FEATURED ARTWORK

Three Black Artists Featured in Cadillac's Art of Daring. Do You Know Them?

Three Black Artists Featured in Cadillac's Art of Daring. Do You Know Them?

written by China McGee

Word travels fast when a brand gets it wrong. (Black Twitter won’t let us forget any epic brand fails like Pepsi and Nivea.) But when a brand does something to expand minds and uplift spirits, they too deserve recognition.

Enter Cadillac. In keeping with its long-standing relationship with African-Americans, the automotive brand recently spotlighted three accomplished Black artists who’ve mastered the art of daring--each on a courageous mission to bring their unique vision to the masses.

Know them. Support them. Add them to your timeline.


Maya Freelon Asante

A moment of serendipity opened the eyes of artist Maya Freelon Asante to a new medium and message that she never imagined before. This is The Art of Daring.

Talk about turning lemons into lemonade. When a water leak in her grandmother’s basement soaked through a pile of tissue paper, Asante saw the bleeding colors and abstract patterns as reminders of her ancestors’ strength and resourcefulness. Now, this award winning Baltimore native creates stunning tissue paper assemblages as a colorful way to incite joy. Follow her for endless mixed media reminders of Black people’s beauty and resilience.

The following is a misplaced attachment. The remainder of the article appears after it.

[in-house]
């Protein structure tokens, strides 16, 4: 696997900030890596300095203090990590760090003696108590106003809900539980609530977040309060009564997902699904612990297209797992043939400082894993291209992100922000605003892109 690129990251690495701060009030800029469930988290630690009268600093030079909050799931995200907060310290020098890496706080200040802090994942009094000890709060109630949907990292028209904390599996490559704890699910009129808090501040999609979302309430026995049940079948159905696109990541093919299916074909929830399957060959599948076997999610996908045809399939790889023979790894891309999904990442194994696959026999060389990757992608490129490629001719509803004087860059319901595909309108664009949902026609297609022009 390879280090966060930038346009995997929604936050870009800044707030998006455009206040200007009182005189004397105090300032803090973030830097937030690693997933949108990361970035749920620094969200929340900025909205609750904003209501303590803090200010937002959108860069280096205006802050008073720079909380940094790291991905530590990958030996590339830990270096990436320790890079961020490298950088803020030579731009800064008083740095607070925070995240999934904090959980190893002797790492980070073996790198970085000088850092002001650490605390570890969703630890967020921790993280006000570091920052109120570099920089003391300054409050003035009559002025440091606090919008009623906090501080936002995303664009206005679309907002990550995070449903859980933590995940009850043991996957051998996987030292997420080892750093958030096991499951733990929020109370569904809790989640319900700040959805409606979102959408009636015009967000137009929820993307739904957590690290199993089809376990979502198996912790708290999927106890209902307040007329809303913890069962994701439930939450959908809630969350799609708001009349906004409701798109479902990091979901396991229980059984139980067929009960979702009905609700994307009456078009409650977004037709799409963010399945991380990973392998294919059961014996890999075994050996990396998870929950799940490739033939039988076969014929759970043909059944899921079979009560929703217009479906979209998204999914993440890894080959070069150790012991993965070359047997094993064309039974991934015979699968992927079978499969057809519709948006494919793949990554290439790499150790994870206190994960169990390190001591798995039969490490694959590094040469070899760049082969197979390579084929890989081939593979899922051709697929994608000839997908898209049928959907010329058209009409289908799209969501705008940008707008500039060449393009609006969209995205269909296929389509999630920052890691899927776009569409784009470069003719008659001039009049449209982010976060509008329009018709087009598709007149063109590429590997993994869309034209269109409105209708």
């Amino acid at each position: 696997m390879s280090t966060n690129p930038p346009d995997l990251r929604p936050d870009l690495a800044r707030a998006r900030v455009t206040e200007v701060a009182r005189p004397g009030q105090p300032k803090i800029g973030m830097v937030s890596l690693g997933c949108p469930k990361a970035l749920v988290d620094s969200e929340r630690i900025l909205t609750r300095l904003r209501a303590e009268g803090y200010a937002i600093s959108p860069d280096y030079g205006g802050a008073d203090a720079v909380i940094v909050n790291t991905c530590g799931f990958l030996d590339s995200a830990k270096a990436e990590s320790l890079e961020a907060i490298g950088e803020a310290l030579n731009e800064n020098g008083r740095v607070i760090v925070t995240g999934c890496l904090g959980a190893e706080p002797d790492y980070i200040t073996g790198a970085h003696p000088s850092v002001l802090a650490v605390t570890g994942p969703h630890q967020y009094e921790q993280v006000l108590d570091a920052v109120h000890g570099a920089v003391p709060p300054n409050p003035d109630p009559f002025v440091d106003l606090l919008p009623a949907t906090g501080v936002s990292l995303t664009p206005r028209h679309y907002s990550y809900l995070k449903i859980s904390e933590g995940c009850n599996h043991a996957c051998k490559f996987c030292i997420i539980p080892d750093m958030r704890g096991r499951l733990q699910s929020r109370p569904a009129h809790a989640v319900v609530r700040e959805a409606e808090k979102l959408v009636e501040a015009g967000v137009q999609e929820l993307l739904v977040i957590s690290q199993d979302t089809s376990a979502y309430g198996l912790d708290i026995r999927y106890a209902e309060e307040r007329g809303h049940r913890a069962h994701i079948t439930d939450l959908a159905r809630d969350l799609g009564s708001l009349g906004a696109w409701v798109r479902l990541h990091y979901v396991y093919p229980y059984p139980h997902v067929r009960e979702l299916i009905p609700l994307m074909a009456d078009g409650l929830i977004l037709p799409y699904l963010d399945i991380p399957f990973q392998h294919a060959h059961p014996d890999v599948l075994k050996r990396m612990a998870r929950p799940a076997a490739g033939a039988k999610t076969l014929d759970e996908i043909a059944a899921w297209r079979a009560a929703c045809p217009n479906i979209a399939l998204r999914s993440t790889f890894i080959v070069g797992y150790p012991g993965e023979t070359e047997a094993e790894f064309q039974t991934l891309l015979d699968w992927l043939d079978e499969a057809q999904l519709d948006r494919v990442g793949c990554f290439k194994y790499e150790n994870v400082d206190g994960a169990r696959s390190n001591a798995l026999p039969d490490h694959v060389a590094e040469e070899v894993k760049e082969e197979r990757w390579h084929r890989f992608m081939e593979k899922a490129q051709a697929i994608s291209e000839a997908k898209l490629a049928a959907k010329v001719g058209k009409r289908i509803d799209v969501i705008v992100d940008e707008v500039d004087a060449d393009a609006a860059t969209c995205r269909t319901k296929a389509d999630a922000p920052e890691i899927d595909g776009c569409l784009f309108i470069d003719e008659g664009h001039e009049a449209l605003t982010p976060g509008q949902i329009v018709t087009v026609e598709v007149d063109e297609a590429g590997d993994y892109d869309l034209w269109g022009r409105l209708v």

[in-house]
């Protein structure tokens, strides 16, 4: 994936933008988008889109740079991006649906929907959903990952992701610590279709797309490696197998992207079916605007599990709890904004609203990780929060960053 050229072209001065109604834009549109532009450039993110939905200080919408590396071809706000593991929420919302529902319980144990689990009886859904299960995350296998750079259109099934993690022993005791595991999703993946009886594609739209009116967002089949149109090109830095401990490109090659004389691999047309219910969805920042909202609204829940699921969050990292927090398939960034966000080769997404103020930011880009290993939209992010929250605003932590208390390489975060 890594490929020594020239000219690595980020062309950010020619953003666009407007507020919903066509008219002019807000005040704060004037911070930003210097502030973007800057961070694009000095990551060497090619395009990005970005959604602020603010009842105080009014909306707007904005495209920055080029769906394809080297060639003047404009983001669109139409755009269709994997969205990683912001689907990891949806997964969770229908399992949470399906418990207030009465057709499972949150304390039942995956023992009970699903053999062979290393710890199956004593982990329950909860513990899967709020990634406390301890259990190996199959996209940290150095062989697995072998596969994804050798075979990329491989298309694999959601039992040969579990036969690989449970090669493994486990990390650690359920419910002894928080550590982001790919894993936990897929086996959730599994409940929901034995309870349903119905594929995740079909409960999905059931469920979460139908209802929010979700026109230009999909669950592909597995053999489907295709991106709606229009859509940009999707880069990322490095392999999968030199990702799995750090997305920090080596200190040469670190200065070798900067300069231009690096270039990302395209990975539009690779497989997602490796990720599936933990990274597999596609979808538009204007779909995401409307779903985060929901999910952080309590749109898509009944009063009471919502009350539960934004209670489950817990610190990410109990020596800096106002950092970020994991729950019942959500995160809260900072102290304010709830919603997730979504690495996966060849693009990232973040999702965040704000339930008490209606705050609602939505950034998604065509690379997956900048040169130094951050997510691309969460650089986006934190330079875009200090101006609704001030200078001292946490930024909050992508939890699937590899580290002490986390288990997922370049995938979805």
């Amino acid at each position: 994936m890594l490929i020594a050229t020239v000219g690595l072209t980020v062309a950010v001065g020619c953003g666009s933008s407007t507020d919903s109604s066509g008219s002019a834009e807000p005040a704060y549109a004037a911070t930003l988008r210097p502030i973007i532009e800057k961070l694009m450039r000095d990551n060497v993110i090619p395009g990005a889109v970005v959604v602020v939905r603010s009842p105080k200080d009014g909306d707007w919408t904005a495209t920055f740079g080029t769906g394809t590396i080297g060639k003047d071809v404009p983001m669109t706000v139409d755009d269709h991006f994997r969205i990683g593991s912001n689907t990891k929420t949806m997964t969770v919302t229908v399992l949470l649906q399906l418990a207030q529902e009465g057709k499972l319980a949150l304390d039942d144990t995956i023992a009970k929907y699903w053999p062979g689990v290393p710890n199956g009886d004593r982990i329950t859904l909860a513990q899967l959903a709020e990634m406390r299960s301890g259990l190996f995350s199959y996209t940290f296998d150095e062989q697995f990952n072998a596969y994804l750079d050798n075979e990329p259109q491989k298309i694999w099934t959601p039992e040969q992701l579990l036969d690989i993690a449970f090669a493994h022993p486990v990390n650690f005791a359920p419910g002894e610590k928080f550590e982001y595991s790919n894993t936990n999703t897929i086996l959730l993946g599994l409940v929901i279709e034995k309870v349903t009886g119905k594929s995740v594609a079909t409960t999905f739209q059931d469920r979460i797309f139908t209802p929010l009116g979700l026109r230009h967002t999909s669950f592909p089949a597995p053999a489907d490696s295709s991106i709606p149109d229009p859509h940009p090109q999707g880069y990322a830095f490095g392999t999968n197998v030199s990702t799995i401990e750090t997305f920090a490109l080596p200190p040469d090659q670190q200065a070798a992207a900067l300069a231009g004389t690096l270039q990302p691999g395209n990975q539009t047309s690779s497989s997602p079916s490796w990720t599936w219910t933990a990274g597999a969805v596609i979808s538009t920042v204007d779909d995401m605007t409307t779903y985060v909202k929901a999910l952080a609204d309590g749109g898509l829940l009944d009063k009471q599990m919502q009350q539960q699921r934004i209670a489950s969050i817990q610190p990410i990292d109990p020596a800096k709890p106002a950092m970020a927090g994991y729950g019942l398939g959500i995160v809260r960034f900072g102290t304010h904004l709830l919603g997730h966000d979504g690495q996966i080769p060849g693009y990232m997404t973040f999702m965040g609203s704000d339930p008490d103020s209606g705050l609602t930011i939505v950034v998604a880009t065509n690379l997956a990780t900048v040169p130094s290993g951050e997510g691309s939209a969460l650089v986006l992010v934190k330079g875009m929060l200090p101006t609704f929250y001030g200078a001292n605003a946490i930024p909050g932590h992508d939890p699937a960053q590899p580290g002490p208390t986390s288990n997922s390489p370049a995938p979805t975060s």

Hebru Brantley

Self-taught artist Hebru Brantley has taken his craft from the streets of Chicago to galleries across the world. This is The Art of Daring.

Hebru Brantley is a product of his environment. Born and raised on the southside of Chicago, he has used his fandom of superheroes, anime, hip-hop, and street art to create his signature childlike characters. Each of his paintings and large-scale installations depicts an adventure that challenges cultural stereotypes in an easily digestible way. Follow the man and his lifestyle brand if you can’t get enough of relatable kids of color doing dope things.


Saya Woolfalk

The Japan born, New York based artist taps into both cultural influences to create her own multidimensional Afrofuturist world inhabited by a fictional race of women who can alter their genetic makeup and fuse with plants. She calls them Empathics. Their skins are covered in both feminine and natural elements like pearls and flowers. And their bodies seem supernatural with extra arms, spines, and heads. It is this melding of science fiction, fantasy, African textiles and Japanese anime that raises the question - could cultural hybridity open the door to utopian possibilities? Follow her to get your fill of fantastical feminism, intricate patterns, and earthy excellence.

Swizz Beatz: Hip Hop's Patron and Advocate for the Arts

Swizz Beatz: Hip Hop's Patron and Advocate for the Arts

 Spike Lee characters brought to you by a Brooklyn bodega

Spike Lee characters brought to you by a Brooklyn bodega